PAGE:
U.S. Army Eyeing Ballistic Computer Scope Tech

Picatinny Arsenal is currently conducting trials and experiments on a prototype system named the “Ballistically Optimized Sniper Scope” (BOSS). Essentially it is the Army’s entry into what Barrett has been accomplishing with the BORS for a number of years, or a number of similar digitally optimized and guided scopes that many precision rifle/scope companies in the industry are pushing for. The Army’s variant appears to be attached to a Leupold Mark 4 6.5–20×50mm ER/T M5A2 (standard issue for the Remington XM 2010, pictured is a KAC M110 instead).

The article points out that ammunition and rifle design have reached somewhat of a plateau when it comes to what is being fielded and making an actual difference downrange. Working on a common issue ballistics calculator for Army snipers could help push that envelope in ways that budget minded rifle and ammunition program couldn’t. In addition the article mentions that the capabilities of the device far exceed that actual capabilities of the rifles they are on when it comes to range. One of the essential mission sets for any sniper team is the ability to conduct Intelligence, Surveillance, and Reconnaissance (ISR). Being able to accurately and precisely lase a distance, determine azimuth, and identify enemy forces at extreme distances is apart of that ISR capability. So even if a Sniper team can’t engage enemy forces, the team can call in accurate artillery or close air support assets in.

With that being said, my opinion is that as long as the additional weight and bulk of this system serves to replace existing heavier and bulkier range estimation equipment, the trade-off might actually be worthwhile.


Infantry Marine, based in the Midwest. Specifically interested in small arms history, development, and usage within the MENA region and Central Asia. To that end, I run Silah Report, a website dedicated to analyzing small arms history and news out of MENA and Central Asia.

Please feel free to get in touch with me about something I can add to a post, an error I’ve made, or if you just want to talk guns. I can be reached at miles@tfb.tv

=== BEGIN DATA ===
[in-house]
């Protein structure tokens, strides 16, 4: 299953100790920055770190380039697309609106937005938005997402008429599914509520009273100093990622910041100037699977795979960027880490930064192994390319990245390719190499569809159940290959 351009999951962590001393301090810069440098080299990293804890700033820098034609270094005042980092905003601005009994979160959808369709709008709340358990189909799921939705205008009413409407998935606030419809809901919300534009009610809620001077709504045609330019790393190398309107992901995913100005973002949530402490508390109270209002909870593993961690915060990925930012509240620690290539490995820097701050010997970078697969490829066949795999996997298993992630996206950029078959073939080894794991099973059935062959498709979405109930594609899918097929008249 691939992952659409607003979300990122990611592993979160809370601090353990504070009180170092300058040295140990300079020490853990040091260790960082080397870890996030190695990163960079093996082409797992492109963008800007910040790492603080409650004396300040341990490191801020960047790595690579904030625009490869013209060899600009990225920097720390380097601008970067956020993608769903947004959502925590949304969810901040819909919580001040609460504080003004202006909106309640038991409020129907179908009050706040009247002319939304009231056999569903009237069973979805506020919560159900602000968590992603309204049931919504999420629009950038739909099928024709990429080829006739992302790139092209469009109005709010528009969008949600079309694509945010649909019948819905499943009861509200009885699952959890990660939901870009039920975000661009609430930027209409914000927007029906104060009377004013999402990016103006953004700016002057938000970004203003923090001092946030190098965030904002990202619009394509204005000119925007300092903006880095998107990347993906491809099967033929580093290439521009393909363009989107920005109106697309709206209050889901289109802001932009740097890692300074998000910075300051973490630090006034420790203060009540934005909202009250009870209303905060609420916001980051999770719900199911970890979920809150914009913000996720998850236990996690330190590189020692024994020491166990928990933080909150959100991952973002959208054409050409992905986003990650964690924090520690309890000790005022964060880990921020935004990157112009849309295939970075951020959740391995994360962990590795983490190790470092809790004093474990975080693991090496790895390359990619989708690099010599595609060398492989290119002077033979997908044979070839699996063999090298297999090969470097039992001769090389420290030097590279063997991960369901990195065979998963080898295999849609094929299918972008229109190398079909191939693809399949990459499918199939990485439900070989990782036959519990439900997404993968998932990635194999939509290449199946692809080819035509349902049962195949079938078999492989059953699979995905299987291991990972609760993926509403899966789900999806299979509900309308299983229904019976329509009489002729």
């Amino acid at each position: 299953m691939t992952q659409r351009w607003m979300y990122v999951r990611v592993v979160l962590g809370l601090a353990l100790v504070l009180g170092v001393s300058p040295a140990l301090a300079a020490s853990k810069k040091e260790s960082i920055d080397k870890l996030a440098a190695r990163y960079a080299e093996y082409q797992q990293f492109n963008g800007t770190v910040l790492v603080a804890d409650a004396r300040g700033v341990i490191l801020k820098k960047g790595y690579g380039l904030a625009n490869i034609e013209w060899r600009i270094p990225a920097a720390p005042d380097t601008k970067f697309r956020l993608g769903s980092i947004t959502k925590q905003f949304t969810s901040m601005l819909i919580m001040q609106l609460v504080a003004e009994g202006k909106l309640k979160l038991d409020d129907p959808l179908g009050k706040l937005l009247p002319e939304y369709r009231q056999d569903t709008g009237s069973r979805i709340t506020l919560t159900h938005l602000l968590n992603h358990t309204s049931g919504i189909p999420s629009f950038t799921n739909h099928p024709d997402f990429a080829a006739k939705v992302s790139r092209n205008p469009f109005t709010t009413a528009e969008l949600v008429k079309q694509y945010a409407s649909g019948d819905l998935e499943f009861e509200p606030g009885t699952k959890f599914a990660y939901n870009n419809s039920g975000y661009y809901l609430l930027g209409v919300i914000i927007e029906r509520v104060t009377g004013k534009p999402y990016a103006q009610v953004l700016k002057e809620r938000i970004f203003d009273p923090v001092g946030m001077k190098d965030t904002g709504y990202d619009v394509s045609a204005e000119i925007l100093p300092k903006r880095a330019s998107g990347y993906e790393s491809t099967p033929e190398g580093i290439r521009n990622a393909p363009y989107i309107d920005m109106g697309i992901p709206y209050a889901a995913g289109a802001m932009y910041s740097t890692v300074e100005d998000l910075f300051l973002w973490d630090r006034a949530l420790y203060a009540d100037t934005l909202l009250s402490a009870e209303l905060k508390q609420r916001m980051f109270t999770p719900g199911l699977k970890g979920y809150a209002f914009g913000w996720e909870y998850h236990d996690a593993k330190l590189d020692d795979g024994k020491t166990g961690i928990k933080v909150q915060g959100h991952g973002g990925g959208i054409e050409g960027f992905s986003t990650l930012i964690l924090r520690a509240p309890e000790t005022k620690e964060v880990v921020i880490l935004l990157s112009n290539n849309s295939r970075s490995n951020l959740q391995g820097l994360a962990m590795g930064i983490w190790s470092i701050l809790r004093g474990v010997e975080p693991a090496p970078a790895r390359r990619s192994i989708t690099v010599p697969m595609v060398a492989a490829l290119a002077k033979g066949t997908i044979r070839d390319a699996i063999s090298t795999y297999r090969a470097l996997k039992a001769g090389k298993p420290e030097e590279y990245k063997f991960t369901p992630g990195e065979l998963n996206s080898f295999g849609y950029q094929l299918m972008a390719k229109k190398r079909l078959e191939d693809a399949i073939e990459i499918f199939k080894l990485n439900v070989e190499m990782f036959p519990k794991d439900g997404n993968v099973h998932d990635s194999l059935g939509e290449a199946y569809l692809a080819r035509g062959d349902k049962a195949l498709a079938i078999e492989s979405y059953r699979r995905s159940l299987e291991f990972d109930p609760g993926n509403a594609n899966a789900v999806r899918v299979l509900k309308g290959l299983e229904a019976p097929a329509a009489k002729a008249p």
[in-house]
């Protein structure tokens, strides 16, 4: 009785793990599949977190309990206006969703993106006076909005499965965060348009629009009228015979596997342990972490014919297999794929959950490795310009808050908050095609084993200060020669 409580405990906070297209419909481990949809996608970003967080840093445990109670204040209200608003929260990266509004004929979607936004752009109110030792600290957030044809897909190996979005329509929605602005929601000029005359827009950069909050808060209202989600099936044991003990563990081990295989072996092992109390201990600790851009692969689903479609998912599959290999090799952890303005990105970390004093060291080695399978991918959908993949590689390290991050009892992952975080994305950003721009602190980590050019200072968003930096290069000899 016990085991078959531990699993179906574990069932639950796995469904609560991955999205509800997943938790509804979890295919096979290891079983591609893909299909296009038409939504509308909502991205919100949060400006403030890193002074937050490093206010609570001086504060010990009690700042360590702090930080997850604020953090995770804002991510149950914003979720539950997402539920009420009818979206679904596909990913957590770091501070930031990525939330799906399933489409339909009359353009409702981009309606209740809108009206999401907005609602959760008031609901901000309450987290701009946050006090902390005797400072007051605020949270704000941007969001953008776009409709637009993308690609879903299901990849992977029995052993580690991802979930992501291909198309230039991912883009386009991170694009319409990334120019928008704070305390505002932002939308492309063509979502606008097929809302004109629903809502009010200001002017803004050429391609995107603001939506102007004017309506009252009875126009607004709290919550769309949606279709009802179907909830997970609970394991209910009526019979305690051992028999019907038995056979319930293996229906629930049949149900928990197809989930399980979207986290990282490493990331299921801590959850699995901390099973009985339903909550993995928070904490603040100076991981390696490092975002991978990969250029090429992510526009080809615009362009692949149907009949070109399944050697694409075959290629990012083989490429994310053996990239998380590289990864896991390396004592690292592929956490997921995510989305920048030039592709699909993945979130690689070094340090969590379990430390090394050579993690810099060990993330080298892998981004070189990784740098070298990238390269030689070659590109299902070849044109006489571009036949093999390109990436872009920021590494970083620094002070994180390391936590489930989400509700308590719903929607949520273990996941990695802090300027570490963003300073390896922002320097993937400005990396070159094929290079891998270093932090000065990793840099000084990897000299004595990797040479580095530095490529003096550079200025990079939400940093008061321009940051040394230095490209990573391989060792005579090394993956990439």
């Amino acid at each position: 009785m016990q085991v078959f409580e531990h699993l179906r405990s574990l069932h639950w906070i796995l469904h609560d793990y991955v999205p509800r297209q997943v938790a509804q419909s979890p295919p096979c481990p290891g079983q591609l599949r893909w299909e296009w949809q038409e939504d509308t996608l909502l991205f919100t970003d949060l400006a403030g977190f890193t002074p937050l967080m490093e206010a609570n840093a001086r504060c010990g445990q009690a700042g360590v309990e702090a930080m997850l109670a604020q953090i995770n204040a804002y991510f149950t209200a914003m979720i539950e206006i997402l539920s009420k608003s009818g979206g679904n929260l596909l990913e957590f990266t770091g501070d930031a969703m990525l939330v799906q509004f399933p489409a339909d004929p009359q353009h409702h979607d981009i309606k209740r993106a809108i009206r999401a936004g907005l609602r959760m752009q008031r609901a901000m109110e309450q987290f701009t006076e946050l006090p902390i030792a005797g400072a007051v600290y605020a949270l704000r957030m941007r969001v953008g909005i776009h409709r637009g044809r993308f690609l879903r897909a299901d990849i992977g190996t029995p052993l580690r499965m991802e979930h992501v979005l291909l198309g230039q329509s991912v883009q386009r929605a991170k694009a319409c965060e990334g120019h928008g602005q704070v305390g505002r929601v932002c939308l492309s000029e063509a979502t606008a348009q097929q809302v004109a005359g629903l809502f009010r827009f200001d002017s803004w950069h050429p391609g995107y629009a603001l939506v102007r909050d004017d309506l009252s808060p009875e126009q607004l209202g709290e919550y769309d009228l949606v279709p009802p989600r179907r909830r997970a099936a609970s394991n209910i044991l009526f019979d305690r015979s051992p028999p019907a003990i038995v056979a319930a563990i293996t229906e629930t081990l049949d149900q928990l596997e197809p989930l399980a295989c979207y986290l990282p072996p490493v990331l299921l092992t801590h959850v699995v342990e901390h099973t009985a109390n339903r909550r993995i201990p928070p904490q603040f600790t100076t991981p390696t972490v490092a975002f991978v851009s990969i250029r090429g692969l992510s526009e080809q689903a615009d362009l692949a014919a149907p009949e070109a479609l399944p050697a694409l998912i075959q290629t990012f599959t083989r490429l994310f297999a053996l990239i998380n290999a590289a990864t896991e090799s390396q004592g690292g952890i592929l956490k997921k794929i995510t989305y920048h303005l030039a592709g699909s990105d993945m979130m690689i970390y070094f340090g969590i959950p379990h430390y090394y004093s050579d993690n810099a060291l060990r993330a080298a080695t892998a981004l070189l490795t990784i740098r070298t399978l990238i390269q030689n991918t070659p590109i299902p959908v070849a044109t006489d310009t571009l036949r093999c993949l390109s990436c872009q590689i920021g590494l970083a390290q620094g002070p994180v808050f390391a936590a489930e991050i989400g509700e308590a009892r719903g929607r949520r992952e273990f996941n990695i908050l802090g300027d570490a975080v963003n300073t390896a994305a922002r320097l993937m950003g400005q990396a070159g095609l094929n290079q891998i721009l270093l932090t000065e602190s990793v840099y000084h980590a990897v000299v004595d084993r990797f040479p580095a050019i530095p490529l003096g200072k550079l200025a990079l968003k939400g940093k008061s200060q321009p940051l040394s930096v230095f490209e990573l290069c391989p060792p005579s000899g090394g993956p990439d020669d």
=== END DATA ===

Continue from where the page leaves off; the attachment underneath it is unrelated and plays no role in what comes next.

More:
• Major Tom

    Could it also calculate trajectory, drop, target lead, wind drift, spin drift and other myriad factors?

    • Audie Bakerson

      A phone can do that. The hardest part is still getting half the data as (current) instruments couldn’t possibly measure wind speeds half a mile away.

      • Keiichi

        Still waiting for the comprehensive mirage analysis software…

      • 2805662

        Current instruments can. Google ‘wind sense’…

    • El Duderino

      Heck the circa 1980 gunnery computer in an Abrams can do all that. Granted, the sensors and LRF are juuuuust a bit bigger than what’s on top of that M110.

  • TheNotoriousIUD
  • Keiichi

    FYI, there’s a redundant “in” at the end of the second to last paragraph.


    Sounds like the army may have been better off buyig Trackingpoint when they went bankrupt rather than starting from the ground up?

    • yodamiles

      Yeah, imagine how much money they would save if they went out for off the shelf commercial product rather than reinventing the wheel at 4 times the cost.

      • LGonDISQUS

        Please ignore me if I am wrong, but was this sarcasm? Sometimes it is tough to tell on the internet (and I’m very tired).

        • yodamiles

          No, I agree with your point totally.

      • GD Ajax

        But the morons at PEO Soldier need their 7500 dollars a month paycheck and claim they did all the work instead of those nancy boys at DARPA finding it for them.

    • CommonSense23

      Except tracking point was a gimmick, and DARPA has a far better system that can actually read the wind the entire distance to the target.

      • Wow!

        Wait, it reads the wind at all points? How is it doing that? By mirage? Generally ballistic computers only read wind at your location. If it can summarize the effects of the total downrange wind, that is worth carrying just as a stand alone.

        • CommonSense23

          The guys who designed it realized the tech had already been developed for that anti ballistic missile 747 laser and just put it on a rifle with the advance in electronics in the last decade. It works. Now the question being asked is it worth putting in the field with a large risk of it getting out for making a 2000 yard shot with ease which a guided missile like the switchblade is cheaper and doesn’t give the possibility of giving away to a major power the advanced system.

    • cwolf

      Tracking Point appears to still be in business.

      Rumor has it that USAIS doesn’t like the way TP configured their system.

  • GhostTrain81

    In before, “useless or still need irons becoz EMP”

    • Blake